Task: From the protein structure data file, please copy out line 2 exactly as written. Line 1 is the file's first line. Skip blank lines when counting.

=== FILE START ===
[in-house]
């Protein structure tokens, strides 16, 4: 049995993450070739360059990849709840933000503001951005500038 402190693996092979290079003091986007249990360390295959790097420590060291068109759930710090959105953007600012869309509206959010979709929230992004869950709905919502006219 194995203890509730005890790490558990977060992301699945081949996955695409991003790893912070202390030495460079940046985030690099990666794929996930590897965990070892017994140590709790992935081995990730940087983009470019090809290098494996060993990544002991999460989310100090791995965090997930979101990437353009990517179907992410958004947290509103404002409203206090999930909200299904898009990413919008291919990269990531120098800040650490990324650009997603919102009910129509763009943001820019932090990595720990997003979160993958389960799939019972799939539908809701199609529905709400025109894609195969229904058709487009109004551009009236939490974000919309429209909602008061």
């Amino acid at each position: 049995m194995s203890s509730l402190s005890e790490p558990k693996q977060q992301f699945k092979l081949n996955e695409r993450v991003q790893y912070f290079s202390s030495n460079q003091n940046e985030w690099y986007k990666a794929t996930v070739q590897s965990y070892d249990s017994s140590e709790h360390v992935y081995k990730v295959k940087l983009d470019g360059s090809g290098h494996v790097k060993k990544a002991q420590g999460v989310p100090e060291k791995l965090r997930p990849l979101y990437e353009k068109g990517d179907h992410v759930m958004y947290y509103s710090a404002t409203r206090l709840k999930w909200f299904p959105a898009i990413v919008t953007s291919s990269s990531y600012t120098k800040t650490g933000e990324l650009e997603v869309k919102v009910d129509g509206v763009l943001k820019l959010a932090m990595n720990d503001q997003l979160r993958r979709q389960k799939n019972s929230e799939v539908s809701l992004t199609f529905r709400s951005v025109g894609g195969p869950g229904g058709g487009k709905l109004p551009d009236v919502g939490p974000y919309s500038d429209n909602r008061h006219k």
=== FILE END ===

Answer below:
């Protein structure tokens, strides 16, 4: 049995993450070739360059990849709840933000503001951005500038 402190693996092979290079003091986007249990360390295959790097420590060291068109759930710090959105953007600012869309509206959010979709929230992004869950709905919502006219 194995203890509730005890790490558990977060992301699945081949996955695409991003790893912070202390030495460079940046985030690099990666794929996930590897965990070892017994140590709790992935081995990730940087983009470019090809290098494996060993990544002991999460989310100090791995965090997930979101990437353009990517179907992410958004947290509103404002409203206090999930909200299904898009990413919008291919990269990531120098800040650490990324650009997603919102009910129509763009943001820019932090990595720990997003979160993958389960799939019972799939539908809701199609529905709400025109894609195969229904058709487009109004551009009236939490974000919309429209909602008061």